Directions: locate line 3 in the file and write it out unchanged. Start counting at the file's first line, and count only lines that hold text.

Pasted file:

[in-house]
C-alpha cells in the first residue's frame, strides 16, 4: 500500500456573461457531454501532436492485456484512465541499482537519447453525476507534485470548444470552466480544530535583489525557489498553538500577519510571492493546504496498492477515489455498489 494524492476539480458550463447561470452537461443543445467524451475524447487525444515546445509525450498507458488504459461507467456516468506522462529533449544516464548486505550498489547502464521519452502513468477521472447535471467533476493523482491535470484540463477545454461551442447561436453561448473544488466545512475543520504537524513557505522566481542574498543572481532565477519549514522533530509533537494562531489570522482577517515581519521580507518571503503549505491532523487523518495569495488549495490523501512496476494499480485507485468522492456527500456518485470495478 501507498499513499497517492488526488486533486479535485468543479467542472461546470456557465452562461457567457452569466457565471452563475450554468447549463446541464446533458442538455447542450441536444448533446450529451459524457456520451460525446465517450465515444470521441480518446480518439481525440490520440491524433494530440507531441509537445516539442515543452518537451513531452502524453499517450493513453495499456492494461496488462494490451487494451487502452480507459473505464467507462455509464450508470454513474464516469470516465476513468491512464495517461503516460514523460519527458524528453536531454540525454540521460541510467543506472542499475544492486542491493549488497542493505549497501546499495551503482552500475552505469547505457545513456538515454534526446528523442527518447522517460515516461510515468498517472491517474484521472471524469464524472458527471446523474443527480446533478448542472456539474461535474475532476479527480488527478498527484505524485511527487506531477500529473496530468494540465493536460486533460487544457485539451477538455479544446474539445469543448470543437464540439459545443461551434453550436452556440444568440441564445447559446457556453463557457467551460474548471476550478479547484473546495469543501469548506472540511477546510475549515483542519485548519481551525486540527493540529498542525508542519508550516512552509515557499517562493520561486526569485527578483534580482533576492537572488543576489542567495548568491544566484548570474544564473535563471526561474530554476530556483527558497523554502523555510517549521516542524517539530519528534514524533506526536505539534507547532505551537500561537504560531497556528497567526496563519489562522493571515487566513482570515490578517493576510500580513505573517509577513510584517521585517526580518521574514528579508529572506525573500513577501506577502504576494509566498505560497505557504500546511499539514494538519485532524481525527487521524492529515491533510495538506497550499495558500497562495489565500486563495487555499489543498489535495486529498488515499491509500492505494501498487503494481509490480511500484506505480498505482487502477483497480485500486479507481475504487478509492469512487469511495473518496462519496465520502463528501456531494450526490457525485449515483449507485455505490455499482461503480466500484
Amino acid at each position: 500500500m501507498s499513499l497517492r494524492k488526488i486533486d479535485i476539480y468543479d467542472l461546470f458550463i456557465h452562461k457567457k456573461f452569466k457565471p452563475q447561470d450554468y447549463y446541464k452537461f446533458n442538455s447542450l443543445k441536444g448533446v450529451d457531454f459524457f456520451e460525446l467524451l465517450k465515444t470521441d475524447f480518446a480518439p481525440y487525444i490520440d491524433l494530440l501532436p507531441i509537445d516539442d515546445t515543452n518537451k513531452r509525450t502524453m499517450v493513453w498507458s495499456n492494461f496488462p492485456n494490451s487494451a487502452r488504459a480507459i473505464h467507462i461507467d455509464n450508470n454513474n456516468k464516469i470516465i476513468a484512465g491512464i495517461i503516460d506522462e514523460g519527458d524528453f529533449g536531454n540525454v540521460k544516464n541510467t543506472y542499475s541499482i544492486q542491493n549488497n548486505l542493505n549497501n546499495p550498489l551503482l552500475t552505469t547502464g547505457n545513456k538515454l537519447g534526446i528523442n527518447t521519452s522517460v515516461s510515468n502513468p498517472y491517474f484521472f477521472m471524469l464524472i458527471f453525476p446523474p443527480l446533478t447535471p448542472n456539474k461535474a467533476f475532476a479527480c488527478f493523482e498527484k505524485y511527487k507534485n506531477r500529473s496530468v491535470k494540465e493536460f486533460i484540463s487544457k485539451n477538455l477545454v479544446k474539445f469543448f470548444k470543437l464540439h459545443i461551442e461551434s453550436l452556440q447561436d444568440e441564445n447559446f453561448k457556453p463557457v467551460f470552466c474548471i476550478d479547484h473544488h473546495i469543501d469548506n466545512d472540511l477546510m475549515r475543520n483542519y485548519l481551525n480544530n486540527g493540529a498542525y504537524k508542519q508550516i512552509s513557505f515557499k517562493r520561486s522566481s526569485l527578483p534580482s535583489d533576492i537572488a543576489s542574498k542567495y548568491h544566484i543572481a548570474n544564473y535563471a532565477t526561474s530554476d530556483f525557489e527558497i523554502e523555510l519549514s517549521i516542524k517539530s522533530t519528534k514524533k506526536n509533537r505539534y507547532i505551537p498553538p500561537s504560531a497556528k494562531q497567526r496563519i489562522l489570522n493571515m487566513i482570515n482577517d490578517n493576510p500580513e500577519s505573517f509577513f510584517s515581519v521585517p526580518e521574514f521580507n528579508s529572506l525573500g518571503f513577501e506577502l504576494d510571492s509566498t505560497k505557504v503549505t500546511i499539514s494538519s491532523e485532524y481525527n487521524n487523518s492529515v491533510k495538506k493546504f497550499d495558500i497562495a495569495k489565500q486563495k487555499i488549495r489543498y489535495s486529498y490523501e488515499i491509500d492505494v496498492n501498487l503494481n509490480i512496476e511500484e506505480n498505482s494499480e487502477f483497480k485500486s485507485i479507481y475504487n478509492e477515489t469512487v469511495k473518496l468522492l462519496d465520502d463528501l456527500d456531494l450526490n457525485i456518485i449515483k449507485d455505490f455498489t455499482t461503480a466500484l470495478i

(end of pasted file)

Amino acid at each position: 500500500m501507498s499513499l497517492r494524492k488526488i486533486d479535485i476539480y468543479d467542472l461546470f458550463i456557465h452562461k457567457k456573461f452569466k457565471p452563475q447561470d450554468y447549463y446541464k452537461f446533458n442538455s447542450l443543445k441536444g448533446v450529451d457531454f459524457f456520451e460525446l467524451l465517450k465515444t470521441d475524447f480518446a480518439p481525440y487525444i490520440d491524433l494530440l501532436p507531441i509537445d516539442d515546445t515543452n518537451k513531452r509525450t502524453m499517450v493513453w498507458s495499456n492494461f496488462p492485456n494490451s487494451a487502452r488504459a480507459i473505464h467507462i461507467d455509464n450508470n454513474n456516468k464516469i470516465i476513468a484512465g491512464i495517461i503516460d506522462e514523460g519527458d524528453f529533449g536531454n540525454v540521460k544516464n541510467t543506472y542499475s541499482i544492486q542491493n549488497n548486505l542493505n549497501n546499495p550498489l551503482l552500475t552505469t547502464g547505457n545513456k538515454l537519447g534526446i528523442n527518447t521519452s522517460v515516461s510515468n502513468p498517472y491517474f484521472f477521472m471524469l464524472i458527471f453525476p446523474p443527480l446533478t447535471p448542472n456539474k461535474a467533476f475532476a479527480c488527478f493523482e498527484k505524485y511527487k507534485n506531477r500529473s496530468v491535470k494540465e493536460f486533460i484540463s487544457k485539451n477538455l477545454v479544446k474539445f469543448f470548444k470543437l464540439h459545443i461551442e461551434s453550436l452556440q447561436d444568440e441564445n447559446f453561448k457556453p463557457v467551460f470552466c474548471i476550478d479547484h473544488h473546495i469543501d469548506n466545512d472540511l477546510m475549515r475543520n483542519y485548519l481551525n480544530n486540527g493540529a498542525y504537524k508542519q508550516i512552509s513557505f515557499k517562493r520561486s522566481s526569485l527578483p534580482s535583489d533576492i537572488a543576489s542574498k542567495y548568491h544566484i543572481a548570474n544564473y535563471a532565477t526561474s530554476d530556483f525557489e527558497i523554502e523555510l519549514s517549521i516542524k517539530s522533530t519528534k514524533k506526536n509533537r505539534y507547532i505551537p498553538p500561537s504560531a497556528k494562531q497567526r496563519i489562522l489570522n493571515m487566513i482570515n482577517d490578517n493576510p500580513e500577519s505573517f509577513f510584517s515581519v521585517p526580518e521574514f521580507n528579508s529572506l525573500g518571503f513577501e506577502l504576494d510571492s509566498t505560497k505557504v503549505t500546511i499539514s494538519s491532523e485532524y481525527n487521524n487523518s492529515v491533510k495538506k493546504f497550499d495558500i497562495a495569495k489565500q486563495k487555499i488549495r489543498y489535495s486529498y490523501e488515499i491509500d492505494v496498492n501498487l503494481n509490480i512496476e511500484e506505480n498505482s494499480e487502477f483497480k485500486s485507485i479507481y475504487n478509492e477515489t469512487v469511495k473518496l468522492l462519496d465520502d463528501l456527500d456531494l450526490n457525485i456518485i449515483k449507485d455505490f455498489t455499482t461503480a466500484l470495478i